Don’t assume your spouse will handle everything if something happens to you. It’s possible your spouse may be incapacitated at the same time, for example if you both are injured in the same accident. A proper estate plan appoints alternate representatives to handle your affairs if both you and your spouse are unable to do so.

Don’t use the same person as your agent under both the financial and healthcare powers of attorney. Using the same individual gives that person an incredible amount of influence over your future and it may be a good idea to split up the decision-making authority.

Don’t forget to name alternate agents, executors or successor trustees. You may name a family member to fill one of these roles, and forget to revise the document if that person dies or becomes incapacitated. By adding alternates, you ensure there is no question regarding who has the authority to act on your or the estate’s behalf.


Wednesday, August 19, 2015

Commercial Real Estate

Negotiating a Commercial Lease? Be Sure to Address These Issues

When it comes time for your business to move into a new commercial space, make sure you consider the terms of your lease agreement from both business and legal perspectives.  While there are some common terms and clauses in many commercial leases, many landlords and property managers incorporate complicated and sometimes unusual terms and conditions.   As you review your commercial lease, pay special attention to the following issues which can greatly affect your legal rights and obligations.

The Lease Commencement Date
Commercial leases typically will provide a rent commencement date, which may be the same as the lease commencement date. Or not. If the landlord is performing improvements to ready the space for your arrival, a specific date for the commencement of rent payments could become a problem if that date arrives and you do not yet have possession of the premises because the landlord’s contractors are still working in your space. Nobody wants to be on the hook for rent payments for a space that cannot yet be occupied. A better approach is to avoid including in the lease a specific date for commencement, and instead state that the commencement date will be the date the landlord actually delivers possession of the premises to you. Alternatively, you can negotiate a provision that triggers penalties for the landlord or additional benefits for you, should the property not be available to you on the rent commencement date.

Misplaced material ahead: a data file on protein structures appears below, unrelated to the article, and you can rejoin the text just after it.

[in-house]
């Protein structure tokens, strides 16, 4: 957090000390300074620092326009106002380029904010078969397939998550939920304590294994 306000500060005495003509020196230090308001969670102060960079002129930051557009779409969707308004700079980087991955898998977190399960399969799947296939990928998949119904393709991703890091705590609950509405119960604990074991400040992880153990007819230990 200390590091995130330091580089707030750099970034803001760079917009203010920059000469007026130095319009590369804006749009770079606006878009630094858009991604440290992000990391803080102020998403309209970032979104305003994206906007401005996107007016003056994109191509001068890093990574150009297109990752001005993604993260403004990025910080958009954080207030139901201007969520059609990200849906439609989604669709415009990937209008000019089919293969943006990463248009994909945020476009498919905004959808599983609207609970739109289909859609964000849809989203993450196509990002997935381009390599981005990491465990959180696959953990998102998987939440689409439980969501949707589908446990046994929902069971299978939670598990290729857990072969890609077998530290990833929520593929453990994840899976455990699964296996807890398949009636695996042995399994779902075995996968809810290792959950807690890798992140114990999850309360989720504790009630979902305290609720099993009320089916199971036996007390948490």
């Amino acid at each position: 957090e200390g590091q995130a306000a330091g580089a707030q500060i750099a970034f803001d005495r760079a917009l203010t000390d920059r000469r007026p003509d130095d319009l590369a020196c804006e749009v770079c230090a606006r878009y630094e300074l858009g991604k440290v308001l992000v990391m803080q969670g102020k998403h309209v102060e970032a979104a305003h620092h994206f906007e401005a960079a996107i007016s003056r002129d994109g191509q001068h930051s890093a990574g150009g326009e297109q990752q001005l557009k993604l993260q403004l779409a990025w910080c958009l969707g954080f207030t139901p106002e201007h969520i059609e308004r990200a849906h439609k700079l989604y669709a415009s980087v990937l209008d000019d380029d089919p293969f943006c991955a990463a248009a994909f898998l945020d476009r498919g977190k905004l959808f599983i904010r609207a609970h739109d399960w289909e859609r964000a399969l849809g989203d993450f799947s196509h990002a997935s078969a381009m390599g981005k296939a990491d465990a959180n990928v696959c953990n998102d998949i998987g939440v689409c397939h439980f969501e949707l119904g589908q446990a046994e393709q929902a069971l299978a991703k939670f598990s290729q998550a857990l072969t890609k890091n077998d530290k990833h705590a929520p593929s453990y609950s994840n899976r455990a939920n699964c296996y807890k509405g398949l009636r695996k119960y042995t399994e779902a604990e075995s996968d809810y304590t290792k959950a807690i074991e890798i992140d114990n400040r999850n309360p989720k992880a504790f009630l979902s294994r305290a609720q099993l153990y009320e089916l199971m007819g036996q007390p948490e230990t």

Lease Renewals
Your initial lease term will likely be a period of three to five years, or perhaps longer. Locking in long terms benefits the landlord, but can be off-putting for a tenant. Instead, you may be able to negotiate a shorter initial term, with the option to extend at a later date.  This will afford you the right, but not the obligation to continue with the lease for an additional period of years.   Be sure that any notice required to terminate the lease or exercise your option to extend at the end of the initial lease term is clear and not subject to an unfavorable interpretation.

Subletting and Assignment
If you are locked into a long-term lease, you will likely want to preserve some flexibility in the event you outgrow the space or need to vacate the premises for other reasons. An assignment transfers all rights and responsibilities to the new tenant, whereas a sublease leaves you, the original tenant, ultimately responsible for the payments due under the original lease agreement. Tenants generally want to negotiate the right to assign the lease to another business, while landlords typically prefer a provision allowing for a sublease agreement.

Subordination and Non-disturbance Rights
What if the landlord fails to comply with the terms of the lease? If a lender forecloses on your landlord, your commercial lease agreement could be at risk because the landlord’s mortgage agreement can supersede your lease. If the property you are negotiating to rent is subject to claims that will be superior to your lease agreement, consider negotiating a “nondisturbance agreement” stating that if a superior rights holder forecloses the property, your lease agreement will be recognized and honored as long as you fulfill your obligations according to the lease.


Tuesday, August 18, 2015

The Best Lawyers in America

Congratulations to Mark W. Buyck, Jr. and Mark W. Buyck, III for once again being selected by their peers for inclusion in The Best Lawyers in America 2016.  Mark W. Buyck, Jr. was selected in the fields Personal Injury Litigation and Mark W. Buyck, III was selected in the areas of Employment and Labor Law.

Since it was first published in 1983, Best Lawyers® has become universally regarded as the definitive guide to legal excellence. Best Lawyers lists are compiled based on an exhaustive peer-review evaluation. Over 79,000 leading attorneys globally are eligible to vote, and we have received more than 12 million votes to date on the legal abilities of other lawyers based on their specific practice areas around the world. For the 2016 Edition of The Best Lawyers in America©, 6.7 million votes were analyzed, which resulted in more than 55,000 leading lawyers being included in the new edition. Lawyers are not required or allowed to pay a fee to be listed; therefore inclusion in Best Lawyers is considered a singular honor. Corporate Counsel magazine has called Best Lawyers "the most respected referral list of attorneys in practice."